To us, most camels probably look pretty much the same. To the Beduin, for whom it was their main means of transport of humans and goods, there are so many different types of camels that there are 12 terms for the animal.
The museum is a living memorial to all these unique aspects of Beduin life, with tents, cooking utensils, looms and works in progress arranged in a lifelike setting, making visitors feel that they are walking among the Beduin. There is even a life-size model of a camel carrying a bride to her wedding ceremony, beautifully decked out in exquisite, intricate finery.
As local Beduin realize that their customs and way of life are dying out, they are eager to supply the museum with items from their homes, farming implements, cooking utensils, children's toys, works of art and jewelry so that their lifestyle should not be forgotten. The new modern Beduin schools send their pupils to the museum to see how their grandparents, and even their parents, lived. Some youngsters still remember this way of life. Although peer pressure has made many of them change their mode of dress, some girls still cover their jeans with a skirt.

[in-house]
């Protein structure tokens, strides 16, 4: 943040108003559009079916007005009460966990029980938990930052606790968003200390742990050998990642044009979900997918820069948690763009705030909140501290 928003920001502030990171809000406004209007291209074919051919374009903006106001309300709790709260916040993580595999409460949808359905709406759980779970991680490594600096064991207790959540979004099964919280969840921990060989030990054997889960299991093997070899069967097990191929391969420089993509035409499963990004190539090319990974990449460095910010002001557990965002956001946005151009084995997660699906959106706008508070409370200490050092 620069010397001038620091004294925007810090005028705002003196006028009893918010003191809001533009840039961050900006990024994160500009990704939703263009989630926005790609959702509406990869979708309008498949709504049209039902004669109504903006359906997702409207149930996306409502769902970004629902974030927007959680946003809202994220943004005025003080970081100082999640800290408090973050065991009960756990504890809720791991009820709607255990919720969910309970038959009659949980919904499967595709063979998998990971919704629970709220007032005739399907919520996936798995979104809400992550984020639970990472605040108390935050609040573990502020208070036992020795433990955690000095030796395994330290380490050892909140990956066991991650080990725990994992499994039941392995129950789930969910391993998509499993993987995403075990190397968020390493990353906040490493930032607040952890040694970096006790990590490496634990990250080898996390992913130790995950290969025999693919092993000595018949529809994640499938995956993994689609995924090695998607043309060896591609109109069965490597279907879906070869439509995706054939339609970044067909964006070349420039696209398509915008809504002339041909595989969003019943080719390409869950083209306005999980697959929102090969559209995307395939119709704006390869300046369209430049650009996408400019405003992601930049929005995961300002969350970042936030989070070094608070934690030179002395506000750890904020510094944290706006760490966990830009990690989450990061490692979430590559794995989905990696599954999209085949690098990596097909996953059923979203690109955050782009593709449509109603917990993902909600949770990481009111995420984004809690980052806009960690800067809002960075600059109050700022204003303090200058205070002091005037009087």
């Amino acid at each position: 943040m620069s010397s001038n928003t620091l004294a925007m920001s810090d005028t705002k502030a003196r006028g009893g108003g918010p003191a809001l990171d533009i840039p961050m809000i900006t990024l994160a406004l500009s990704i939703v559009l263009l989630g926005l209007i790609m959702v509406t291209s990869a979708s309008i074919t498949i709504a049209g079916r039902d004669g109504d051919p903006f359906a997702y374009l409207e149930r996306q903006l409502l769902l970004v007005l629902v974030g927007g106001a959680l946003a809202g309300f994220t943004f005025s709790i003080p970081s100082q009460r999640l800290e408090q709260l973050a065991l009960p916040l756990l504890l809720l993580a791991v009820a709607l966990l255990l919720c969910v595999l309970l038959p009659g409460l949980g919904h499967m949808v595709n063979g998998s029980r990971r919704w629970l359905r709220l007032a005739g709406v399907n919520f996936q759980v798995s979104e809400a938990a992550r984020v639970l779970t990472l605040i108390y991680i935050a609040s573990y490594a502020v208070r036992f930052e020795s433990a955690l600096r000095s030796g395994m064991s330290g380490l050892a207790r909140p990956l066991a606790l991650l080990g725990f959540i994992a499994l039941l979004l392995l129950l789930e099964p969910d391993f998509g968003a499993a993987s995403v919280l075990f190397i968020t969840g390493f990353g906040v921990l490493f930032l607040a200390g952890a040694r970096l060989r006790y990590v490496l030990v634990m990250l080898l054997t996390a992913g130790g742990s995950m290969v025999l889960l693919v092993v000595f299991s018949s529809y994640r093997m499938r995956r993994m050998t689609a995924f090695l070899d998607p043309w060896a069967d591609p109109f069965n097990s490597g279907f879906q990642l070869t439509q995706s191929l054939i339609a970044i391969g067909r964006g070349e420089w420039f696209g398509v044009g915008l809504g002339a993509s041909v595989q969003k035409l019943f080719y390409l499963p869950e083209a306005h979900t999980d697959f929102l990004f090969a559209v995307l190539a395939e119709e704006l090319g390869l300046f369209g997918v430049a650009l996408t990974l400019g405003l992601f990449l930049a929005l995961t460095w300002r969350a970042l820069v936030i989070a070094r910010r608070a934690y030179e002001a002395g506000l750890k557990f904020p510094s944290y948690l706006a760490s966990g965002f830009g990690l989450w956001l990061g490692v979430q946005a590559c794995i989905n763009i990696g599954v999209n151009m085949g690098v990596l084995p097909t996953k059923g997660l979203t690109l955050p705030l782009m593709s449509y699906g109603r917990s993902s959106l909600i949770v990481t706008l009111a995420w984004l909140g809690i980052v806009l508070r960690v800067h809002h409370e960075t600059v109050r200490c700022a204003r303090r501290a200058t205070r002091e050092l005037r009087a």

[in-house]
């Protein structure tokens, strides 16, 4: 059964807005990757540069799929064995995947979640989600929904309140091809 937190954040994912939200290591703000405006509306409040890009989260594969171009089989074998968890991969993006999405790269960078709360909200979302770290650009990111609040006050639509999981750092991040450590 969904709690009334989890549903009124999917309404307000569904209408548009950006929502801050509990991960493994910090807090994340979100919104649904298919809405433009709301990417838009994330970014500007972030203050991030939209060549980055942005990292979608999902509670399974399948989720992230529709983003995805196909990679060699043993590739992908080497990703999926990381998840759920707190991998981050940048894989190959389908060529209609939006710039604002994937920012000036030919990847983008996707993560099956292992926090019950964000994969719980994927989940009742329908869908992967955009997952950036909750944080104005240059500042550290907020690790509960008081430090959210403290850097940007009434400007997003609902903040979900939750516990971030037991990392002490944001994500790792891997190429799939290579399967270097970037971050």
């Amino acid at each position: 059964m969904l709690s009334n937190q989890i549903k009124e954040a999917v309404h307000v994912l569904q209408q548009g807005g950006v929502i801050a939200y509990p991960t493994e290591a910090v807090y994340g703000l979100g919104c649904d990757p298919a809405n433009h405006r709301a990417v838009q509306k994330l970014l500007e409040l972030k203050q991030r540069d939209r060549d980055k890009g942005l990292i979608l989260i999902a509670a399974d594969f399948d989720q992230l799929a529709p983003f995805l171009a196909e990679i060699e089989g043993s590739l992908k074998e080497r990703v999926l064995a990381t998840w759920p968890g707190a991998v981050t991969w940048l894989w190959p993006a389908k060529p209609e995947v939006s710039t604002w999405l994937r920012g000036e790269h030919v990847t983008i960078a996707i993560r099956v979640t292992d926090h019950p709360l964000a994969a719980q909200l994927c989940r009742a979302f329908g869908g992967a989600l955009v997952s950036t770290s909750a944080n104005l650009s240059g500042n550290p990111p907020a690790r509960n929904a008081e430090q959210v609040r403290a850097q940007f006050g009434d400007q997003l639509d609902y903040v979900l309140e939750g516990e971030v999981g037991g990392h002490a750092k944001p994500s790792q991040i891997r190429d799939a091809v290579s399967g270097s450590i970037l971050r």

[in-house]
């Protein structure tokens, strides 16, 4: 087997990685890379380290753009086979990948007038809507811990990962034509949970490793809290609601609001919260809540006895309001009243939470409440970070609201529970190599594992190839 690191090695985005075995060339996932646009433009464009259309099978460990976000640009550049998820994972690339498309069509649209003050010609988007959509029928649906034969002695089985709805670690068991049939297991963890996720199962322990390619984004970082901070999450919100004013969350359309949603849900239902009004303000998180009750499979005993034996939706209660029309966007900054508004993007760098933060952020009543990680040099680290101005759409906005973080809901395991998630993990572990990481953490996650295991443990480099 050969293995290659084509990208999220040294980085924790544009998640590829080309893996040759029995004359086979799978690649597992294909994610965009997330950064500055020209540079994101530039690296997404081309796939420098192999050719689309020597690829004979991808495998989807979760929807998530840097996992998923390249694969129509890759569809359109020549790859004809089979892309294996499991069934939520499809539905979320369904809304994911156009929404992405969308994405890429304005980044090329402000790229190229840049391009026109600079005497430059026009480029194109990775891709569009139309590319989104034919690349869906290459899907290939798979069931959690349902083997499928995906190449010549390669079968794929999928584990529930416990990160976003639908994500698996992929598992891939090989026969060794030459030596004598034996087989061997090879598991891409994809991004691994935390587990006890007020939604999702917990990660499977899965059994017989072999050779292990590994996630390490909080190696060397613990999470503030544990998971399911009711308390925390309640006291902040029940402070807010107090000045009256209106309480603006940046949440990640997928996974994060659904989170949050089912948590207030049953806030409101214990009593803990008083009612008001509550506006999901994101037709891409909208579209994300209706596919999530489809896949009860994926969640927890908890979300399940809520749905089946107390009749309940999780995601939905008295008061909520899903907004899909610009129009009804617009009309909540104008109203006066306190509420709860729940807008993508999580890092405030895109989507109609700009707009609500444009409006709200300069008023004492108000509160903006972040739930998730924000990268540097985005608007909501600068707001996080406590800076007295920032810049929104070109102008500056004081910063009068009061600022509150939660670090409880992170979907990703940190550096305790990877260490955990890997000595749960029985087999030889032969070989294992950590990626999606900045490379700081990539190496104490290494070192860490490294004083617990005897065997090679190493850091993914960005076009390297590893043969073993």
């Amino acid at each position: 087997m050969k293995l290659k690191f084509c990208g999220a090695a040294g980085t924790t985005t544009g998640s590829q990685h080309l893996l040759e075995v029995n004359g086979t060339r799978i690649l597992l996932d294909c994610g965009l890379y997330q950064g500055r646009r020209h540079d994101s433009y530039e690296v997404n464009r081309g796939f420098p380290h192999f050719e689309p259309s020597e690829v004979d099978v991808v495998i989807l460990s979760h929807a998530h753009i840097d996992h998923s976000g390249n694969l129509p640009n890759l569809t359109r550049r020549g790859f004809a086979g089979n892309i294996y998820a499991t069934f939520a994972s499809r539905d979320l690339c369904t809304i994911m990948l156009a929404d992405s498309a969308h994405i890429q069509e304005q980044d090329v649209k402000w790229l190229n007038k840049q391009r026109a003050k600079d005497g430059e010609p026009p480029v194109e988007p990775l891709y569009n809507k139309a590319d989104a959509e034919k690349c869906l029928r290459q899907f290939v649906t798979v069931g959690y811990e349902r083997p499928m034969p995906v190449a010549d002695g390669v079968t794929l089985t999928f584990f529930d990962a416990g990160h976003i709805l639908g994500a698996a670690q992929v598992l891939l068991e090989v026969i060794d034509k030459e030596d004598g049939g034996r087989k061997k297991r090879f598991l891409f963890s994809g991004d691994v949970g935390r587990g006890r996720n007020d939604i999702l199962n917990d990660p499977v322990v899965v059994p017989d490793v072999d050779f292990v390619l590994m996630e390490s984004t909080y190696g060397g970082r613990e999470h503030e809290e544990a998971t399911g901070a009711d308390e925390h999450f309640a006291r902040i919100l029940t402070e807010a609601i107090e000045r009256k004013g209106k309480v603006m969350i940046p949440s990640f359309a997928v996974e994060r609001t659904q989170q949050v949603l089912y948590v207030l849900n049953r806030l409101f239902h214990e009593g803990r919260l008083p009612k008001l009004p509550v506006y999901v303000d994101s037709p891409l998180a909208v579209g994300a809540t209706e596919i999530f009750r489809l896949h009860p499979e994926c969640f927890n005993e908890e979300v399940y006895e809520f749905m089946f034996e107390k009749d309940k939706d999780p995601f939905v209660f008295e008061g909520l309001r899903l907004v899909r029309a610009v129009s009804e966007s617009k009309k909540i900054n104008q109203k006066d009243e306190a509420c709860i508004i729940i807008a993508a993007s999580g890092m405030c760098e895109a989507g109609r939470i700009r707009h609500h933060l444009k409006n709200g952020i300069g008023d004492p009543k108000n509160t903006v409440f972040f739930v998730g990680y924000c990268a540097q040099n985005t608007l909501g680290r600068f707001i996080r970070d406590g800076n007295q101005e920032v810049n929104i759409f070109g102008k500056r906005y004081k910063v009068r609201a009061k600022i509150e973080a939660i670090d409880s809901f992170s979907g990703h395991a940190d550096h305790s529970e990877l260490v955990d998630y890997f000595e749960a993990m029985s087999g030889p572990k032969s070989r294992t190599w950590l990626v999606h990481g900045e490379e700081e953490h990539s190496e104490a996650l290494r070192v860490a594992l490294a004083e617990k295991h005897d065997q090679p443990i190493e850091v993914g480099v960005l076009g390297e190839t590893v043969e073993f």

After visiting the museum, we were invited into a Beduin hospitality tent to sample the famous traditional hospitality, coffee and tea. First, coffee beans were ground to the special individual beat that each Beduin has. The coffee was then brewed and tiny steaming, thick cups were passed round as we sat on cushions on the floor. Then a glass of sweet tea was offered and another and another, until we were told that if we don't say "no," the tea glasses will continue to be plied.
Usually in this museum, this hospitality is extended by an elderly member of a local Beduin tribe, suitably attired in traditional garb. At the time of our visit, he was sick and his grandson had come instead. He was very pleasant and admirably fulfilled his role as host - but dressed in a T-shirt with "I Love New York" emblazoned on it and wore a back-to-front baseball cap. He, more than anything else we had seen, brought home the ever-widening generation gap that is bringing about the demise of Beduin culture.